Battle of Firaz

The Battle of Firaz (Arabic: معركة الفراض) took place in late 633 or January 634 AD between the Rashidun Caliphate and the combined forces of the Byzantine Empire and the Sasanian Empire.[2] The battle resulted in a victory for the Arabs and concluded the First Arab Invasion of Mesopotamia.

Battle of Firaz
Part of the Arab–Byzantine Wars and
Islamic conquest of Persia
Mohammad adil rais-Khalid's conquest of Iraq.png
DateJanuary 634
Firaz, Mesopotamia (Iraq)
Result Rashidun victory[1]
Rashidun Caliphate Simple Labarum2.svg Byzantine Empire
Derafsh Kaviani flag of the late Sassanid Empire.svg Sasanian Persian Empire
Commanders and leaders
Khalid ibn al-Walid Hormozd Jadhuyih[2]
15,000[3][4] 150,000-300,000[4]
Casualties and losses
Minimal[4] 100,000[4]


By the end of 633, the Muslims were the masters of the Euphrates valley. In this valley, Firaz at the outermost edge of the Persian Empire still had a Persian garrison. Khalid decided to drive away the Persians from this outpost as well fearing that the Persians would execute a well planned re-invasion of lost territory. He marched to Firaz with a Muslim force and arrived there in the first week of December 633. Firaz was the frontier between the empires of Persia and Byzantium, and the garrisons of the Persians as well as the Byzantines were cantoned there. In the face of the Muslims, the Byzantine garrison decided to come to the aid of the Persian garrison.

The battleEdit

Khalid gave the enemy the option to cross the Euphrates. As soon as the enemy had crossed the Euphrates, Khalid commanded the Muslim force to go into action. The united forces of the Persians and the Byzantines had the river at their back. At Firaz, Khalid adopted the same tactics as he had adopted at Mazar. As the front ranks of both the forces committed themselves in the fighting, Khalid fixed his enemy on either flank with the help of his rear wings. Making a swift movement, the Muslims dashed for the bridge on the river, and succeeded in occupying it. The enemy was thus held in a pincer movement.


Sir William Muir, noted that the casualties of the coalition army "must be a great number, since the traditional accounts placed their casualties at fabulous number of 100.000 death" as the remaining fleeting soldiers were pursued and cut down by the cavalry of Rashidun.[5] However, the reliability of the account of this battle has been questioned as the only sources appear to be those derived from accounts of Khalid centuries later. According to Peter Crawford, Heraclius could not have provided a garrison along the Euphrates of such a scale so that the opposition against Khalid in Firaz numbered tenfold against the Arab force and it is possible the Byzantines at that point would have still seen the Arab incursion as a mere raid against Persian land.[6]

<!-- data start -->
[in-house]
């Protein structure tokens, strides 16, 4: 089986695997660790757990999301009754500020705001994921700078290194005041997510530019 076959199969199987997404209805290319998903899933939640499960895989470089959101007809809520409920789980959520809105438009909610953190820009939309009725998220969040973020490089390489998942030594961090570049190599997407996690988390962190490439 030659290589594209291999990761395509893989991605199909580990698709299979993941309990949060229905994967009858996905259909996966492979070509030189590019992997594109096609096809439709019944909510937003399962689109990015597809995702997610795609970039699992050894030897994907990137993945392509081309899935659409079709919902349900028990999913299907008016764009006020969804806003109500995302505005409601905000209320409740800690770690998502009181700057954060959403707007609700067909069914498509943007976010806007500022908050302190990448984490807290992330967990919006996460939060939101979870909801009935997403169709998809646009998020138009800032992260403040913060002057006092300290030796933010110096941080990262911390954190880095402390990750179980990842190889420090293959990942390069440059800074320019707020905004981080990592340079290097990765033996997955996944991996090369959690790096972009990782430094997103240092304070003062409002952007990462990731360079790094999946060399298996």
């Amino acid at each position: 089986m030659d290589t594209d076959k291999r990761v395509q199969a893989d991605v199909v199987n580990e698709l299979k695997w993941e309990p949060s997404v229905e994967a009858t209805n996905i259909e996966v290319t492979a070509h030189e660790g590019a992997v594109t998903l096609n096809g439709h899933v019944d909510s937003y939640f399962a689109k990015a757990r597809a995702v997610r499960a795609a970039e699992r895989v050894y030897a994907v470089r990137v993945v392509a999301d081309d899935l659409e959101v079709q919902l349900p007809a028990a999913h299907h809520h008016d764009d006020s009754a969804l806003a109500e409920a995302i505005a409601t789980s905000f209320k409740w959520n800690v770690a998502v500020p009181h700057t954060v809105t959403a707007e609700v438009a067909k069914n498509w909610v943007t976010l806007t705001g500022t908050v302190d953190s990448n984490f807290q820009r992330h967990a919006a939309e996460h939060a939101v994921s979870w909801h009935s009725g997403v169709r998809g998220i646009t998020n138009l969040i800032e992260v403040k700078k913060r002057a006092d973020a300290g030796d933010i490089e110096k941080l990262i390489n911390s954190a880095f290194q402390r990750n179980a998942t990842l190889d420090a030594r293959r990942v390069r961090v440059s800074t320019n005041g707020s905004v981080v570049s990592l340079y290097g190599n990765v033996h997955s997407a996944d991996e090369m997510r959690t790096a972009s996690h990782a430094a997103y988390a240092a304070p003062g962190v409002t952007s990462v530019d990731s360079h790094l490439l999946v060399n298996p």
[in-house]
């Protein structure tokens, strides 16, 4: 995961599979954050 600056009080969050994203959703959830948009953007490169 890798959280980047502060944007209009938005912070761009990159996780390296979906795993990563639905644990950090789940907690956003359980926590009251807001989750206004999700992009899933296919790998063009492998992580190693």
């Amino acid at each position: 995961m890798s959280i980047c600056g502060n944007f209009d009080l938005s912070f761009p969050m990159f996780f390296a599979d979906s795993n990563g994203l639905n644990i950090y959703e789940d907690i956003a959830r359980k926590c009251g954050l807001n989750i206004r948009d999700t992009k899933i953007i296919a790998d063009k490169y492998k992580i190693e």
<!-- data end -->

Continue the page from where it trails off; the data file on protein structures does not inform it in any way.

Khalid's oathEdit

There is an Islamic legend, which runs as follows:

At the beginning of the battle of Firaz when the odds appeared to be against the Muslims, Khalid undertook an oath that if he was victorious, he would undertake pilgrimage (Hajj) to Mecca, the House of God. After the victory of Firaz, Khalid stayed at Firaz for some days and made the necessary arrangements for the administration of the territory. In January 634, while a garrison was kept at Firaz, orders were issued to the main Muslim army to return to Al-Hirah. Khalid stayed behind with the rear of the army. As the army moved forward on the road to Al Hirah, Khalid separated himself from the army and took an unfrequented route to Mecca with a small escort. Khalid reached Mecca in time to perform the Hajj. After performing the pilgrimage secretly and fulfilling his vow, Khalid and his party rode back to Al Hirah. Before the last contingent of the main army from Firaz had entered Hirah, Khalid was also there, as if he had been all the time with the rear guard.


  1. ^ Michael G. Morony, Iraq After the Muslim Conquest, (Gorgias Press, 2005), 225.[1]
  2. ^ a b Parvaneh Pourshariati, Decline and Fall of the Sasanian Empire:The Sasanian-Parthian Confederacy and the Arab Conquest of Iran, (I.B.Tauris, 2008), 201-202. [2]
  3. ^ Battle of firaz by Fredric p.miller
  4. ^ a b c d Abu Ja'far Muhammad ibn Jarir al-Tabari, Tarikh al-Rusul wa al-Muluk (History of the Prophets and Kings), Vol. I, p. 2027
  5. ^ Muir 1891, p. 62.
  6. ^ Crawford, Peter. The War of The Three Gods: Romans, Persian and The Rise of Islam. New York: Skyhorse. p. 107. ISBN 978-1-62914-512-9.


Further readingEdit